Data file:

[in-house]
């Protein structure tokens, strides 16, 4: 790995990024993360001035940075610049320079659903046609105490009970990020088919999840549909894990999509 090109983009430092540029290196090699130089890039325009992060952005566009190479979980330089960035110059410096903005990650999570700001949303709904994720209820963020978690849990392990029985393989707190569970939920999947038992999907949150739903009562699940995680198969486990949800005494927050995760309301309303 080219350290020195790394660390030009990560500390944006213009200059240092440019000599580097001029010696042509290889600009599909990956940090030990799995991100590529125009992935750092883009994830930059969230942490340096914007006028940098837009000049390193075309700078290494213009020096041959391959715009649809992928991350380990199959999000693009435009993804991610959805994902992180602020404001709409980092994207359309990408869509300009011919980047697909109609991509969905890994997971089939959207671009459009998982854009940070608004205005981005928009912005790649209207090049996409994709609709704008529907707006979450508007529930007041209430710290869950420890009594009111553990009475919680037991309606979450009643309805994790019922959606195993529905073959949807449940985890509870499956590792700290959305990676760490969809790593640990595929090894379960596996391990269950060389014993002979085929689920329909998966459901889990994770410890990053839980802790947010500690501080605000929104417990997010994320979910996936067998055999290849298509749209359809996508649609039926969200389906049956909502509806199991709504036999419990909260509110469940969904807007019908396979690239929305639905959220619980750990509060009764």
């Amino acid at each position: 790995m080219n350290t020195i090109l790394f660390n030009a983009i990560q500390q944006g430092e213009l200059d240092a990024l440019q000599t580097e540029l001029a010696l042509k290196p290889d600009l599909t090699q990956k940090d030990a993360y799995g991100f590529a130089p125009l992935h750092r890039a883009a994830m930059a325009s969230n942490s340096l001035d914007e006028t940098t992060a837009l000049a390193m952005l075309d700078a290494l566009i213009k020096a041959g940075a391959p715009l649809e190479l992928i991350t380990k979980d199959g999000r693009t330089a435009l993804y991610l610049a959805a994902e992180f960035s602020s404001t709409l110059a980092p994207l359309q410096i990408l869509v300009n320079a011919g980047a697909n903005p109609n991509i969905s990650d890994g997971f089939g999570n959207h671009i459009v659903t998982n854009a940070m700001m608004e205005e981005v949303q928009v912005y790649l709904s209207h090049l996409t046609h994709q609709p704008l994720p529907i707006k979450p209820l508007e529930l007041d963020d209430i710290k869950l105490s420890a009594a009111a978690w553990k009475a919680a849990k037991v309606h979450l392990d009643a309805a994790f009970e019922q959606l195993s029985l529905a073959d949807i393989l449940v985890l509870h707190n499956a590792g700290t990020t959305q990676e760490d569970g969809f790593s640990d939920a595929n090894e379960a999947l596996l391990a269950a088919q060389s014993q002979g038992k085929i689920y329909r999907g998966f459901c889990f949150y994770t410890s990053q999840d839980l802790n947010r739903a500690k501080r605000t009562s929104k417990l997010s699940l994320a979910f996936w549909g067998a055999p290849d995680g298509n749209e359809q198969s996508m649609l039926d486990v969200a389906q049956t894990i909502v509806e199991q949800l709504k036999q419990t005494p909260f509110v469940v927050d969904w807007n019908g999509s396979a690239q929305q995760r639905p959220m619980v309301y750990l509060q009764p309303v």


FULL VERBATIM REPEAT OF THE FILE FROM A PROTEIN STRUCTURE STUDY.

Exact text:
[in-house]
């Protein structure tokens, strides 16, 4: 790995990024993360001035940075610049320079659903046609105490009970990020088919999840549909894990999509 090109983009430092540029290196090699130089890039325009992060952005566009190479979980330089960035110059410096903005990650999570700001949303709904994720209820963020978690849990392990029985393989707190569970939920999947038992999907949150739903009562699940995680198969486990949800005494927050995760309301309303 080219350290020195790394660390030009990560500390944006213009200059240092440019000599580097001029010696042509290889600009599909990956940090030990799995991100590529125009992935750092883009994830930059969230942490340096914007006028940098837009000049390193075309700078290494213009020096041959391959715009649809992928991350380990199959999000693009435009993804991610959805994902992180602020404001709409980092994207359309990408869509300009011919980047697909109609991509969905890994997971089939959207671009459009998982854009940070608004205005981005928009912005790649209207090049996409994709609709704008529907707006979450508007529930007041209430710290869950420890009594009111553990009475919680037991309606979450009643309805994790019922959606195993529905073959949807449940985890509870499956590792700290959305990676760490969809790593640990595929090894379960596996391990269950060389014993002979085929689920329909998966459901889990994770410890990053839980802790947010500690501080605000929104417990997010994320979910996936067998055999290849298509749209359809996508649609039926969200389906049956909502509806199991709504036999419990909260509110469940969904807007019908396979690239929305639905959220619980750990509060009764």
């Amino acid at each position: 790995m080219n350290t020195i090109l790394f660390n030009a983009i990560q500390q944006g430092e213009l200059d240092a990024l440019q000599t580097e540029l001029a010696l042509k290196p290889d600009l599909t090699q990956k940090d030990a993360y799995g991100f590529a130089p125009l992935h750092r890039a883009a994830m930059a325009s969230n942490s340096l001035d914007e006028t940098t992060a837009l000049a390193m952005l075309d700078a290494l566009i213009k020096a041959g940075a391959p715009l649809e190479l992928i991350t380990k979980d199959g999000r693009t330089a435009l993804y991610l610049a959805a994902e992180f960035s602020s404001t709409l110059a980092p994207l359309q410096i990408l869509v300009n320079a011919g980047a697909n903005p109609n991509i969905s990650d890994g997971f089939g999570n959207h671009i459009v659903t998982n854009a940070m700001m608004e205005e981005v949303q928009v912005y790649l709904s209207h090049l996409t046609h994709q609709p704008l994720p529907i707006k979450p209820l508007e529930l007041d963020d209430i710290k869950l105490s420890a009594a009111a978690w553990k009475a919680a849990k037991v309606h979450l392990d009643a309805a994790f009970e019922q959606l195993s029985l529905a073959d949807i393989l449940v985890l509870h707190n499956a590792g700290t990020t959305q990676e760490d569970g969809f790593s640990d939920a595929n090894e379960a999947l596996l391990a269950a088919q060389s014993q002979g038992k085929i689920y329909r999907g998966f459901c889990f949150y994770t410890s990053q999840d839980l802790n947010r739903a500690k501080r605000t009562s929104k417990l997010s699940l994320a979910f996936w549909g067998a055999p290849d995680g298509n749209e359809q198969s996508m649609l039926d486990v969200a389906q049956t894990i909502v509806e199991q949800l709504k036999q419990t005494p909260f509110v469940v927050d969904w807007n019908g999509s396979a690239q929305q995760r639905p959220m619980v309301y750990l509060q009764p309303v």